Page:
In my game, the players never actually caught Gedovius, but there was evidence left behind in one of the assassin's victims that led to the perpetrator being a gargoyle. Thus, between the sorcerer's legend lore spell and the master spy, connections were made as to this gargoyle's origins, and its connections to Pitax.

Just one example of something that gets virtually no time in the books which can be played up more in the campaign! You can find his stats/story in Area S2 (pg 48-49)

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I'm simply using the slow progression. It's pretty much done all I needed it to, and players have had more time to play with their current levels. My players do like to keep track of advancement, so eliminating XP would not be something they appreciate overly. I also like it because the chaos in level advancement can add some interesting depth to the campaign. They've fought things 4+ CR higher than them at times, and been able to slaughter things that would have been a challenge, except they had out-leveled it by the time they came back to it. That's almost like a reward in-and-of itself for them!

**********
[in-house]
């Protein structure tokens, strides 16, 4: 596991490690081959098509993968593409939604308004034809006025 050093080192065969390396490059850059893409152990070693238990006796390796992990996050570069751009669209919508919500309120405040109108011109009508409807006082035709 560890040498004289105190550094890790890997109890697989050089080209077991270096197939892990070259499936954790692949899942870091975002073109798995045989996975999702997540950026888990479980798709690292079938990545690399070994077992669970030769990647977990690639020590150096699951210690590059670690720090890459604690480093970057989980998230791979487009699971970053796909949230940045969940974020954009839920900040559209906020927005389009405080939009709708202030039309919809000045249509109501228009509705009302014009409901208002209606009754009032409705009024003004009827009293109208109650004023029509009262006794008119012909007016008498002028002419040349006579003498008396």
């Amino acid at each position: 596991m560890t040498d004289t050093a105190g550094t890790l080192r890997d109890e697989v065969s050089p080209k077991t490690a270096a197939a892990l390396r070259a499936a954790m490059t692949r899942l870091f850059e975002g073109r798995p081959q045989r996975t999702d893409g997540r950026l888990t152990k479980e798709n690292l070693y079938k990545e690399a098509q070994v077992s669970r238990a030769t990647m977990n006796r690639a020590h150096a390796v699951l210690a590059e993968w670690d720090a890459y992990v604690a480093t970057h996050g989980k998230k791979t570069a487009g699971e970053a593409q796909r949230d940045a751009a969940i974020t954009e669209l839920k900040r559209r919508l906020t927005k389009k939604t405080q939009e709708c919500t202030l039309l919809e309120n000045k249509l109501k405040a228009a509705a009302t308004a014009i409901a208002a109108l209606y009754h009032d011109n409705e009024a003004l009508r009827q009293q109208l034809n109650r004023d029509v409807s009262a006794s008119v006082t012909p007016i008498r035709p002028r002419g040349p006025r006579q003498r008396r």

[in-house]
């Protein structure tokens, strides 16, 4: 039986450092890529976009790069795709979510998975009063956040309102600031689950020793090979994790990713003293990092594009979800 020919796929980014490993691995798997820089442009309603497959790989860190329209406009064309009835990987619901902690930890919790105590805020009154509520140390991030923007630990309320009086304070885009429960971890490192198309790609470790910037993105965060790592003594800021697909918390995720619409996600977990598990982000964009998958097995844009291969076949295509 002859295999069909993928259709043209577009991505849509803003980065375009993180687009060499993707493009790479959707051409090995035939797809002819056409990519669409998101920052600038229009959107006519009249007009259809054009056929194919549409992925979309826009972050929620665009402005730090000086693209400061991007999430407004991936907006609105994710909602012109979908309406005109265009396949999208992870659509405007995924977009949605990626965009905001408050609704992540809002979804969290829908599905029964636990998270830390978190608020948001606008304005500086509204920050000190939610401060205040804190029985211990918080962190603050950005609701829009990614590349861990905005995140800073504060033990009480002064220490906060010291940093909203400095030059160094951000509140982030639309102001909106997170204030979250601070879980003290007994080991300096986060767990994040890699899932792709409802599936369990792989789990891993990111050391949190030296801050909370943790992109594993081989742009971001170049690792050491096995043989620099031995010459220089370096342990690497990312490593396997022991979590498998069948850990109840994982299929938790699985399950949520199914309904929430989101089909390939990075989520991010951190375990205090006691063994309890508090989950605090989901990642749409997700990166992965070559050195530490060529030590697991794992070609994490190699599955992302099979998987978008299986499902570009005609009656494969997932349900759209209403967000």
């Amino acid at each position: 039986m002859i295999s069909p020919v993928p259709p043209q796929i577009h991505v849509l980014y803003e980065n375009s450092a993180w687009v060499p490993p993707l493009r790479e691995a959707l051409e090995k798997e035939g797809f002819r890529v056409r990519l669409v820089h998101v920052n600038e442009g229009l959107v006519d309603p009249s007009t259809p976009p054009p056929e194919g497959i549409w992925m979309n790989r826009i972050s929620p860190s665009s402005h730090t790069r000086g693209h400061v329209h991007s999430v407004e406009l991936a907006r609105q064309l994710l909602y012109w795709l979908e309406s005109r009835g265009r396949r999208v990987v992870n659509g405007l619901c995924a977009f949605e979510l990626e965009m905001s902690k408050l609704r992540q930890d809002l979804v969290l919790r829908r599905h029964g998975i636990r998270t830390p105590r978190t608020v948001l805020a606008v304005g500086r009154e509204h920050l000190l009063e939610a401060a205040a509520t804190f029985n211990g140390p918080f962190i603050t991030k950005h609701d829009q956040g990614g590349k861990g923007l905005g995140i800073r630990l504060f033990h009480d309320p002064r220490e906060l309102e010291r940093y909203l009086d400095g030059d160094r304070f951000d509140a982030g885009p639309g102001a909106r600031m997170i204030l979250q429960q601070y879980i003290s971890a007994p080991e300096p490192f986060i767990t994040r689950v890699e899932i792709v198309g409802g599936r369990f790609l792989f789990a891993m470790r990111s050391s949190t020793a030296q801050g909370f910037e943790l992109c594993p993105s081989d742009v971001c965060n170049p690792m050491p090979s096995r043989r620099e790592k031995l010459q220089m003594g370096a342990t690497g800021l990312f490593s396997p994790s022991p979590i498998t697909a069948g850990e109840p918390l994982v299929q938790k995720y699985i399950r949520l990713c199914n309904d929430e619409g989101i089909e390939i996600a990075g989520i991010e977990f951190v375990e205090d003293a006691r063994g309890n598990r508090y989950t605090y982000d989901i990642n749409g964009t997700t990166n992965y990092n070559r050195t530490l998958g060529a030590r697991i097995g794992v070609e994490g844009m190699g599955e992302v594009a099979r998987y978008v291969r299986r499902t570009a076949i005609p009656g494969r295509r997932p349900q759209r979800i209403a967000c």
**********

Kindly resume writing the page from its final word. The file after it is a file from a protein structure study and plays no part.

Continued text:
Additionally, my players pretty much stopped the vast majority of hex exploration after Book 2. Once they started getting into the ebb and flow of ruling a kingdom, they actually found that simple exploring no longer was something they had a lot of time for! They started hiring out that gnome troupe to do a lot of the exploring for them. That's really another thing that makes this AP so awesome: there are a ton of different ways it can be played, and none of them are wrong or boring. In some ways, I feel that if I were just giving them XP at "appropriate" times, it might have actually hindered the randomness of the sandbox.

Still, individual mileage will vary.

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Gorbacz wrote:


What, Asmodeus CR 36? That's two rounds of combat from a moderately optimized mid-level party, and when I say "moderately optimized" I mean that even chimpanzees could do that, let alone human beings who actually comprehend what 'math' and 'balance' mean.

Well, I can't speak for mid-level, moderately optimized parties or anything, but if you throw a CR 36 against a party of level 20/tier 10 heroes, you're almost certainly looking at a 1-2 round fight, tops. Either he'll be dead within that first twelve seconds of mythic combat or they all will.